Foreclosure Fraud: The Inside Story Behind The Appeals Court Reversal of PennyMac v. Sanbria

By Matthew D. Weidner, Esq.

On Friday July 15, 2016, Florida’s Second District Court of Appeals reversed a Final Judgment of Foreclosure that was entered against my client in the case, PennyMac v. Sanbria. The full opinion is here: Sanbria

The most important thing to know about this particular case is that throughout the trial, the most important fact we hammered on again and again was the fact that the alleged “original note” was in fact a fraud, a forgery.  During trial, my client testified that the alleged blue ink signature of my client was not in fact her signature.  Over and over, on and on, witnesses testified that the “original note” the bank was using at trial was a fraud, a forgery.  In developments that are still most infuriating to me today, so many months later, the court completely ignored our testimony and our evidence of fraud and forgery….and allowed the bank to walk out of court with a judgment.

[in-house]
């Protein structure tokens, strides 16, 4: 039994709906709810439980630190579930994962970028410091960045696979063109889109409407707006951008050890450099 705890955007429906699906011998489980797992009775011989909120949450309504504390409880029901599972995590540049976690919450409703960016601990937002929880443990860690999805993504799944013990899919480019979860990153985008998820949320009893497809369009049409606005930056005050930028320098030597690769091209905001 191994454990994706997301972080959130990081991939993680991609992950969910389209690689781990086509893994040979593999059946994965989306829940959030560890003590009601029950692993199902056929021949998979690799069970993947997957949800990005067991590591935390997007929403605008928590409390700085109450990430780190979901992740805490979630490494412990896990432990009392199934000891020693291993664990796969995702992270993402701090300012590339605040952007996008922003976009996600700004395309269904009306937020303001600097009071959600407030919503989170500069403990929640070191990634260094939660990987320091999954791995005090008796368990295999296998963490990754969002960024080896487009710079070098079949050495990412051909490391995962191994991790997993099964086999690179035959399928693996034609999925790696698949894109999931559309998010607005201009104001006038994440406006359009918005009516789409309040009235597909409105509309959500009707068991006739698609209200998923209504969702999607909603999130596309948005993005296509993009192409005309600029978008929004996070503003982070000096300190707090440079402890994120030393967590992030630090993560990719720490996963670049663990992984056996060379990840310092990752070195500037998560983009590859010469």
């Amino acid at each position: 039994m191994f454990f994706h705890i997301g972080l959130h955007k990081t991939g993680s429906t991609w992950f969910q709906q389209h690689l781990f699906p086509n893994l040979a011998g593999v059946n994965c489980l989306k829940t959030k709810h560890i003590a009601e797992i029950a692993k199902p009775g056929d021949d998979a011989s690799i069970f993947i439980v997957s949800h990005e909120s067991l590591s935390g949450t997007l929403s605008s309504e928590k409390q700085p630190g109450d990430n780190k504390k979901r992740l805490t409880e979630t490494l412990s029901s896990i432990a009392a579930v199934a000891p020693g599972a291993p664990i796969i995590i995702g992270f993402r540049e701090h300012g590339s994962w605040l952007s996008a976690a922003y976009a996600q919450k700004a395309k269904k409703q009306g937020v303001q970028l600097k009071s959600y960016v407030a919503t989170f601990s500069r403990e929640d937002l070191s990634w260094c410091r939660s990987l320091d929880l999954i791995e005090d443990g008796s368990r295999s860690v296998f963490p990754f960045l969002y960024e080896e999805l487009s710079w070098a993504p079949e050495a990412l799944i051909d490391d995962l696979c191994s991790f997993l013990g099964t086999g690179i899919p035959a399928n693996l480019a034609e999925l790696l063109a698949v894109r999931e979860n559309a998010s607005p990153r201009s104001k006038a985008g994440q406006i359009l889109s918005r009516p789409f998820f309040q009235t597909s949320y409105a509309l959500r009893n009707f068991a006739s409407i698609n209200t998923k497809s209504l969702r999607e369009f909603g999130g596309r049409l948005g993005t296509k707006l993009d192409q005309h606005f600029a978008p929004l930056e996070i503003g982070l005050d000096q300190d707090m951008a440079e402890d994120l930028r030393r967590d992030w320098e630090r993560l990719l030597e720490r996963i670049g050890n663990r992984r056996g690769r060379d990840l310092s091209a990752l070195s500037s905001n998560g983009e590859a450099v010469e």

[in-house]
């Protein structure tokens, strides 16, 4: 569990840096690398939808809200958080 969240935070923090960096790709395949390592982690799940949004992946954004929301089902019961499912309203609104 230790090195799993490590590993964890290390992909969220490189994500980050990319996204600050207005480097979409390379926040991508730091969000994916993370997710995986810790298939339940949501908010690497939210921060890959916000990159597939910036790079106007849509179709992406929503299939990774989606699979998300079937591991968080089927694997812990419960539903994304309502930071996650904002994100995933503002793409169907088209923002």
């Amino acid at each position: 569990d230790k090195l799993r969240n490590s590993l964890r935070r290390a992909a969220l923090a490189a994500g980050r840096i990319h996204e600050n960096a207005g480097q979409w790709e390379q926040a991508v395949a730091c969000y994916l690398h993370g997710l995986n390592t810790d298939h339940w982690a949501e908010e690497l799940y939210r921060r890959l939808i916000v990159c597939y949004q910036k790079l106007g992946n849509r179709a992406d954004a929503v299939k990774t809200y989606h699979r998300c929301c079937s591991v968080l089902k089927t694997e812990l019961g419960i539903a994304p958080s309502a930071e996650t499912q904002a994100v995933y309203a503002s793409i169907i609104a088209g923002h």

A judgement that was predicated on well developed facts and evidence asserting that the promissory note was forged.  Just think about that for a moment and let that sink in. A court has good evidence to support the allegation that a fraud is being committed in the courtroom….and yet, the court rewards that fraud and enters a foreclosure judgment anyway.

The truly terrifying thing about this case is the outcome is not at all unique. We’ve got several cases involving documented fraud…fraud that is rewarded by courts….all in service of granting judgments to banks….like the case where the bank introduced a really bad photoshop of a document…*(we subsequently got that judgment vacated)

But the larger point is this….read through the court transcript and consider what kind of country we live in where these things are permissible.

Now, granted, the appellate court reversed…but the fact that it gets to the point where appellate judges are forced to confront this kind of blatant abuse…that really is the problem. How is it that we live in a state where judges…when faced with the kind of grotesque wrongdoing litigated in this case…feel compelled to reward the bank with a Final Judgment?

Just read through the transcript…and the motions…and ask those questions by clicking here…